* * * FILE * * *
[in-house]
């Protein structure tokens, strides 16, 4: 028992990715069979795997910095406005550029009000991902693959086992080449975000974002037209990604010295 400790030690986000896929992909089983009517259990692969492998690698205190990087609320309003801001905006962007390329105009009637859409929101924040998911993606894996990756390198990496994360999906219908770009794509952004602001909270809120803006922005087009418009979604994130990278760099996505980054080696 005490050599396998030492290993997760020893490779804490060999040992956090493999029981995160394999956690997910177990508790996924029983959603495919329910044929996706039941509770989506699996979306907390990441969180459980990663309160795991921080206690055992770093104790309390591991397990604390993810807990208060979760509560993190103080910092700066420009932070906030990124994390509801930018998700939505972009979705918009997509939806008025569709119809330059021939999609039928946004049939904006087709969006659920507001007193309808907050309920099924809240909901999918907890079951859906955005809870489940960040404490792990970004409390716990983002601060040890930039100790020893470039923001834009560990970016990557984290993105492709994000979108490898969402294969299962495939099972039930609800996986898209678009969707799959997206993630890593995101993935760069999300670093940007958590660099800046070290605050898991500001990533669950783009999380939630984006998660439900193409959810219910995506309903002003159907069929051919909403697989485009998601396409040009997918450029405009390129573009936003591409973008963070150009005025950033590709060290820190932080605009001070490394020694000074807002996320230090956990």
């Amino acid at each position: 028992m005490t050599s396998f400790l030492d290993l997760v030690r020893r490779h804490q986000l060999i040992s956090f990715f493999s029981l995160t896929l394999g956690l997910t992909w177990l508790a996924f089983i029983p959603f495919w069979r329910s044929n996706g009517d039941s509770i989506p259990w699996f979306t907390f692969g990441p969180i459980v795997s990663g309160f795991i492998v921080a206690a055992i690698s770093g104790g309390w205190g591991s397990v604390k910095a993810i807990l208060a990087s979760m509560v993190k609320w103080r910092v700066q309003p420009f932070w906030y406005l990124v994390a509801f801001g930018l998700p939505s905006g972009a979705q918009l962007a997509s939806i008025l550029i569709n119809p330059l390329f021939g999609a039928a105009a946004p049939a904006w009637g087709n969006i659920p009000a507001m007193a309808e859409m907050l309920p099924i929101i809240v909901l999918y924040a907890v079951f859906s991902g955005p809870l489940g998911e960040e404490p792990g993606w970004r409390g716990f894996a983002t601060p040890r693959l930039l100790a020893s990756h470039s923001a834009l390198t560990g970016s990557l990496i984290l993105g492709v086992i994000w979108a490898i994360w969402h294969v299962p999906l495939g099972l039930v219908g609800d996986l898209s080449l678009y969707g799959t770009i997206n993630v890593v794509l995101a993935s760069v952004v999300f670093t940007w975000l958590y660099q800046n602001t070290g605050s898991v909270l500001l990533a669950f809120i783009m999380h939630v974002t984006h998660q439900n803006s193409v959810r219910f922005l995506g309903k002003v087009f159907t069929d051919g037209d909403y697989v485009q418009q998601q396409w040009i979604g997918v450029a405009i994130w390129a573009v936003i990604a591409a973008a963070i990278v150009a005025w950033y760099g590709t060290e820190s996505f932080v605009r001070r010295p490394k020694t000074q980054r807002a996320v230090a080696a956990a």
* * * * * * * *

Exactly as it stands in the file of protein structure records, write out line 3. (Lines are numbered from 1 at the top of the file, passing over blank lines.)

């Amino acid at each position: 028992m005490t050599s396998f400790l030492d290993l997760v030690r020893r490779h804490q986000l060999i040992s956090f990715f493999s029981l995160t896929l394999g956690l997910t992909w177990l508790a996924f089983i029983p959603f495919w069979r329910s044929n996706g009517d039941s509770i989506p259990w699996f979306t907390f692969g990441p969180i459980v795997s990663g309160f795991i492998v921080a206690a055992i690698s770093g104790g309390w205190g591991s397990v604390k910095a993810i807990l208060a990087s979760m509560v993190k609320w103080r910092v700066q309003p420009f932070w906030y406005l990124v994390a509801f801001g930018l998700p939505s905006g972009a979705q918009l962007a997509s939806i008025l550029i569709n119809p330059l390329f021939g999609a039928a105009a946004p049939a904006w009637g087709n969006i659920p009000a507001m007193a309808e859409m907050l309920p099924i929101i809240v909901l999918y924040a907890v079951f859906s991902g955005p809870l489940g998911e960040e404490p792990g993606w970004r409390g716990f894996a983002t601060p040890r693959l930039l100790a020893s990756h470039s923001a834009l390198t560990g970016s990557l990496i984290l993105g492709v086992i994000w979108a490898i994360w969402h294969v299962p999906l495939g099972l039930v219908g609800d996986l898209s080449l678009y969707g799959t770009i997206n993630v890593v794509l995101a993935s760069v952004v999300f670093t940007w975000l958590y660099q800046n602001t070290g605050s898991v909270l500001l990533a669950f809120i783009m999380h939630v974002t984006h998660q439900n803006s193409v959810r219910f922005l995506g309903k002003v087009f159907t069929d051919g037209d909403y697989v485009q418009q998601q396409w040009i979604g997918v450029a405009i994130w390129a573009v936003i990604a591409a973008a963070i990278v150009a005025w950033y760099g590709t060290e820190s996505f932080v605009r001070r010295p490394k020694t000074q980054r807002a996320v230090a080696a956990a």